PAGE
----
Saturday, December 5, 2020

Industrial jobs: Understanding the needs and nature of work

Career hunt is one big nightmare after academic training. May it be MSc or PhD or Postdoc or any related training course, at the end of every academic course, the question triggers our mind is, “I am done with it, now what is next??” 

Fortunately, chemistry is one subject, where in there are multiple options, when it comes to choosing career after completing academic course. I am sure many of you are near to the ending your PhD and are in same ambiguity about future. After PhD, some of you may be planning for a Postdoc training. Again, there may be multiple reasons to choose postdoc job. It may either be as need for academic job or for added exposure to become independent researcher or just because you didn’t get an industrial job, so thought of doing postdoc and then trying for moving to Industry. Some may be planning to join academia after PhD. Some of you after 4-5 years of rigorous training with acquired skills in your PhD and now must have decided that, you are fit enough for industrial job, so deliberately trying an industrial position. Same ambiguity will surpass your mind even when you are concluding your Postdoc career. If everything goes well, you may end-up in an academic position, for which you spent 2-3 years of time as postdoc. But if that didn’t happen then again you will start thinking what to do and one option that may drag your attention is Industrial job. Now you are more trained than MScs or PhDs, because you have spent some extra years as an independent researcher, you worked on the problems that you proposed, independently wrote papers, presented your work in conferences. So, definitely you will think, now I am more experienced and good asset for an industry, I can independently handle projects/teams and etc etc.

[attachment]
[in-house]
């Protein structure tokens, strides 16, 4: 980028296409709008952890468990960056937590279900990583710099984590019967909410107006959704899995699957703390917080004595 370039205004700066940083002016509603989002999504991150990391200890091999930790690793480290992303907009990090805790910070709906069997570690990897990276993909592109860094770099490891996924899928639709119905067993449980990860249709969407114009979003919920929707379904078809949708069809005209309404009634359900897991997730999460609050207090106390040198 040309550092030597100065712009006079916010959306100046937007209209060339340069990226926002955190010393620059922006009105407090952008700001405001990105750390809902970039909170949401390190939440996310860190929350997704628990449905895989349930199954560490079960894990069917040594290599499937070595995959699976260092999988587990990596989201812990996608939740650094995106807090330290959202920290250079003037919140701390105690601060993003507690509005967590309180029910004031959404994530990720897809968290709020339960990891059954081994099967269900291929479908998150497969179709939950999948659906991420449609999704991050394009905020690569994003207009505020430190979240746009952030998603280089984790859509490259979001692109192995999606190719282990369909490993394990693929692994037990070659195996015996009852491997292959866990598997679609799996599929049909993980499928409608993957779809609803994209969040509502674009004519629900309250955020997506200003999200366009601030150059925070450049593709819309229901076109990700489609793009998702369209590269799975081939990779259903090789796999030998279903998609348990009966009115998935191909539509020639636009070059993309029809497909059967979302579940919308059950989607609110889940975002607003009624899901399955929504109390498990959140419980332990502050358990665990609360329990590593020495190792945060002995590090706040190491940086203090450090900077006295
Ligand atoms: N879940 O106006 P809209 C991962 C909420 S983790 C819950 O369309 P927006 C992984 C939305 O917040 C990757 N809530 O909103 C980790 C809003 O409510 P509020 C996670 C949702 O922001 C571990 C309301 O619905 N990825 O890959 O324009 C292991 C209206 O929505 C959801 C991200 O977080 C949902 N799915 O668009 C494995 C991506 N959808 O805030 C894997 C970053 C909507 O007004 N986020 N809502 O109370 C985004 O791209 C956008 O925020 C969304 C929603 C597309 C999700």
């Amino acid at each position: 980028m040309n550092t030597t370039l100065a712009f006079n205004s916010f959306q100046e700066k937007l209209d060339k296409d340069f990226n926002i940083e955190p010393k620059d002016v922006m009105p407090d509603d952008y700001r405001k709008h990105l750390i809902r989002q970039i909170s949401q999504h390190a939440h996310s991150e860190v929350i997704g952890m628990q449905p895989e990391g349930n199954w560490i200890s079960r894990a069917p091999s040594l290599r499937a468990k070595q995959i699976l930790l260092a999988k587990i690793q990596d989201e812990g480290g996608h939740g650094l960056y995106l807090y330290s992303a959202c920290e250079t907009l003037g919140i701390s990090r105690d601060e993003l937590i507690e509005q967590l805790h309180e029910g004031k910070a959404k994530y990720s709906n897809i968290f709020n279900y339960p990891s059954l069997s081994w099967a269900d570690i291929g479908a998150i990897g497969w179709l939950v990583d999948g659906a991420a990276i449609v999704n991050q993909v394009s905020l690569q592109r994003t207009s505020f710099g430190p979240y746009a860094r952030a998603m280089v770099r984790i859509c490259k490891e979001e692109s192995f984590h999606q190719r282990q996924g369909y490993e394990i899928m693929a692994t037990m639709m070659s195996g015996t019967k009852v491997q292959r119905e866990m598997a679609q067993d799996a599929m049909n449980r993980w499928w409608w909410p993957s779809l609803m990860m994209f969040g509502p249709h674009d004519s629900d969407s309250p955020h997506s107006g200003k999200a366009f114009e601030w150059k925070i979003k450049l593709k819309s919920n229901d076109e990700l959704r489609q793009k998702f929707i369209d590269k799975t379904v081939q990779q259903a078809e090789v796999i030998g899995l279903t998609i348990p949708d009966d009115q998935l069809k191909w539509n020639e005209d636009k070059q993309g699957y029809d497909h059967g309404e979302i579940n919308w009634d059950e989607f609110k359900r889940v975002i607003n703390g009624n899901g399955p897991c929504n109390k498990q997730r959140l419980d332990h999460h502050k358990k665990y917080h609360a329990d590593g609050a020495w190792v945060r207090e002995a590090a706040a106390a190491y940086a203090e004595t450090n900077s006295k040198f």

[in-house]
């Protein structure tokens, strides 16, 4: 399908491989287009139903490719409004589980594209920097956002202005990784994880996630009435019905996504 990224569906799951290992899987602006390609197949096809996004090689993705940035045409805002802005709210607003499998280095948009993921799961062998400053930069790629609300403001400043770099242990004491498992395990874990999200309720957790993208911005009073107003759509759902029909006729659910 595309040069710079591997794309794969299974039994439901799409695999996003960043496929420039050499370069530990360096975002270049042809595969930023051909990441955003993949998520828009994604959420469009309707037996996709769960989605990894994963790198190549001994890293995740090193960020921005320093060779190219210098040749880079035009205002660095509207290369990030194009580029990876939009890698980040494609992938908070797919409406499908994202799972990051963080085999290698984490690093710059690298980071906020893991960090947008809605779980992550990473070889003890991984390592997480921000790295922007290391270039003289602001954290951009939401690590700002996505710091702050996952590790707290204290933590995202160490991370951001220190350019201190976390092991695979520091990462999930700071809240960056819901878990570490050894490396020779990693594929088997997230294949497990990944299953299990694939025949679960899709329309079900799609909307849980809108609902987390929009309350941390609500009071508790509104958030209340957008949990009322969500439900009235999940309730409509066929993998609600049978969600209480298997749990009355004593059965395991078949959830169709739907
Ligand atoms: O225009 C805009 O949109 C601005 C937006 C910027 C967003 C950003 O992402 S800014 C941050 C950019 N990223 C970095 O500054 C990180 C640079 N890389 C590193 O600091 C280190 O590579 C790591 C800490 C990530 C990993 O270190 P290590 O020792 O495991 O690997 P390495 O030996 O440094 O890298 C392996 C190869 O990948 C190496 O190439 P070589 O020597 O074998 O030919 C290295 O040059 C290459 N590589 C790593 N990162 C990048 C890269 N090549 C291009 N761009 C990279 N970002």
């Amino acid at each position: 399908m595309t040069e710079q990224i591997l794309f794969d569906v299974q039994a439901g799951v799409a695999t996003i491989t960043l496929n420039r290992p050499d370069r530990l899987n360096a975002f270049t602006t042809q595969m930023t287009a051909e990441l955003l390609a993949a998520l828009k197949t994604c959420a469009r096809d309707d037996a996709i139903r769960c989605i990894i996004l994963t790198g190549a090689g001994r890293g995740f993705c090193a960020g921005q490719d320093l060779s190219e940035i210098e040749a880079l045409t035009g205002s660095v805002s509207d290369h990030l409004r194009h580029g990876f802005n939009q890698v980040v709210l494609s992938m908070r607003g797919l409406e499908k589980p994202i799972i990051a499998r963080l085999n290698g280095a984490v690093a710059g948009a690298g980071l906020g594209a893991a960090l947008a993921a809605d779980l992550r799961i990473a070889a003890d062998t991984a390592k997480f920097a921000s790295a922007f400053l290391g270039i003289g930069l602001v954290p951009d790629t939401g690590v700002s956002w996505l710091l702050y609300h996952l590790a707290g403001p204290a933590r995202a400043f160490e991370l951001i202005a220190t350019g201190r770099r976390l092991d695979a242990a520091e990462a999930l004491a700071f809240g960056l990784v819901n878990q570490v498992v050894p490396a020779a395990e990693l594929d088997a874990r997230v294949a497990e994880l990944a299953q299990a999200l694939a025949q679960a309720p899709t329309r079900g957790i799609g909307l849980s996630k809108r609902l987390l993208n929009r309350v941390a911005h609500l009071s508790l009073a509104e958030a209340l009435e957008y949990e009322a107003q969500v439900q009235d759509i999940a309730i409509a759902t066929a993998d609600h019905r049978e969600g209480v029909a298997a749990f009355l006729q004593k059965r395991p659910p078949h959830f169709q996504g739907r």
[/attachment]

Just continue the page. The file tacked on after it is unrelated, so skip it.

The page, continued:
Excellent!! All that you thought is perfectly fine. Now, let me share some of my own views, which may be helpful, if you are stepping towards for industrial job. Again, there is nothing compulsory that what I am telling is ultimate truth. 

You may be an MSc or a PhD or a Postdoc, gained enough experience/training in your academic course and now trying for industrial job. All that you gained is fine and perfectly acceptable, but my friends, when you step into an industrial job, you are again a fresher as per the requirements of this job, because industrial job is a different ball game. There are hell number of things that are completely different from what you learnt in academia. The very first difference I can quote is the TARGET. In academia, it is either your supervisor or the scrutiny or you yourself may set the target to work on it and it is lead time is flexible based on circumstances. But in industry the biggest challenge is, it is the Customer, who gives you the Target, with tight lead time. You have no other option, than to commit to the target and to meet it in given lead time without any fail. Because, your customer who gives you target has options and those options may be your competitors, so you have threat of losing the business to your competitors. You will hear many new terms such as times lines, lead times, KPIs (Key performance indicators), KRA (Key result areas), commitments, deliveries, performance and many more. There will be hell number of documentation processes and filings, quote makings, managing enquiries, client interactions, modes of reports writing, presentation of results at inter/intra department or at client levels.